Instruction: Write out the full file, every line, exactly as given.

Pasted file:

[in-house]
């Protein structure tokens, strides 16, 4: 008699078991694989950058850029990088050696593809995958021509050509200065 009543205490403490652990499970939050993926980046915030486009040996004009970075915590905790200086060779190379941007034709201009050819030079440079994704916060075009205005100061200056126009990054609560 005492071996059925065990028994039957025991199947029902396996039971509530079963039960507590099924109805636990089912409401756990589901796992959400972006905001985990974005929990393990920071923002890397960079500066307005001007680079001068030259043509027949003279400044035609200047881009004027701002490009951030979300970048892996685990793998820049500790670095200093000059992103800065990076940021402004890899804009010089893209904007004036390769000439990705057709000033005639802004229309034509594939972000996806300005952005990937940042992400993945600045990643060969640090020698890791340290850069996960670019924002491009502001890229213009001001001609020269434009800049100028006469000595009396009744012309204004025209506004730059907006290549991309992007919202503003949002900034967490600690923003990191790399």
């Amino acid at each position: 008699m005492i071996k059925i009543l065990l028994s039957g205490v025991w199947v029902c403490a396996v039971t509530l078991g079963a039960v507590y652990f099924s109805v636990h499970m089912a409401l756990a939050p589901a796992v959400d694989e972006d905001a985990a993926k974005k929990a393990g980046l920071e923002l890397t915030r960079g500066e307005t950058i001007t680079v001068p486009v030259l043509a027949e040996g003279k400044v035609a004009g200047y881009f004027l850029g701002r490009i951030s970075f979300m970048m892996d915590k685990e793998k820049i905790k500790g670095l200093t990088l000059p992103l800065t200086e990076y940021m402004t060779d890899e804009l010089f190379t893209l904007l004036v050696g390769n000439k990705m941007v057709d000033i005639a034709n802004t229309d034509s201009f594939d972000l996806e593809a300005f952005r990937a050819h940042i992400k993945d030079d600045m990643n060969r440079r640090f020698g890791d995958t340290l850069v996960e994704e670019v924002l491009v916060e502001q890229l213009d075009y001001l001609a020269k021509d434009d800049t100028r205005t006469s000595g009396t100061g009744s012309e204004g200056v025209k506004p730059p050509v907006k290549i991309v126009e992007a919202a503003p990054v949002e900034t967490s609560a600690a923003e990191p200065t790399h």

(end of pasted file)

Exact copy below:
[in-house]
């Protein structure tokens, strides 16, 4: 008699078991694989950058850029990088050696593809995958021509050509200065 009543205490403490652990499970939050993926980046915030486009040996004009970075915590905790200086060779190379941007034709201009050819030079440079994704916060075009205005100061200056126009990054609560 005492071996059925065990028994039957025991199947029902396996039971509530079963039960507590099924109805636990089912409401756990589901796992959400972006905001985990974005929990393990920071923002890397960079500066307005001007680079001068030259043509027949003279400044035609200047881009004027701002490009951030979300970048892996685990793998820049500790670095200093000059992103800065990076940021402004890899804009010089893209904007004036390769000439990705057709000033005639802004229309034509594939972000996806300005952005990937940042992400993945600045990643060969640090020698890791340290850069996960670019924002491009502001890229213009001001001609020269434009800049100028006469000595009396009744012309204004025209506004730059907006290549991309992007919202503003949002900034967490600690923003990191790399």
């Amino acid at each position: 008699m005492i071996k059925i009543l065990l028994s039957g205490v025991w199947v029902c403490a396996v039971t509530l078991g079963a039960v507590y652990f099924s109805v636990h499970m089912a409401l756990a939050p589901a796992v959400d694989e972006d905001a985990a993926k974005k929990a393990g980046l920071e923002l890397t915030r960079g500066e307005t950058i001007t680079v001068p486009v030259l043509a027949e040996g003279k400044v035609a004009g200047y881009f004027l850029g701002r490009i951030s970075f979300m970048m892996d915590k685990e793998k820049i905790k500790g670095l200093t990088l000059p992103l800065t200086e990076y940021m402004t060779d890899e804009l010089f190379t893209l904007l004036v050696g390769n000439k990705m941007v057709d000033i005639a034709n802004t229309d034509s201009f594939d972000l996806e593809a300005f952005r990937a050819h940042i992400k993945d030079d600045m990643n060969r440079r640090f020698g890791d995958t340290l850069v996960e994704e670019v924002l491009v916060e502001q890229l213009d075009y001001l001609a020269k021509d434009d800049t100028r205005t006469s000595g009396t100061g009744s012309e204004g200056v025209k506004p730059p050509v907006k290549i991309v126009e992007a919202a503003p990054v949002e900034t967490s609560a600690a923003e990191p200065t790399h």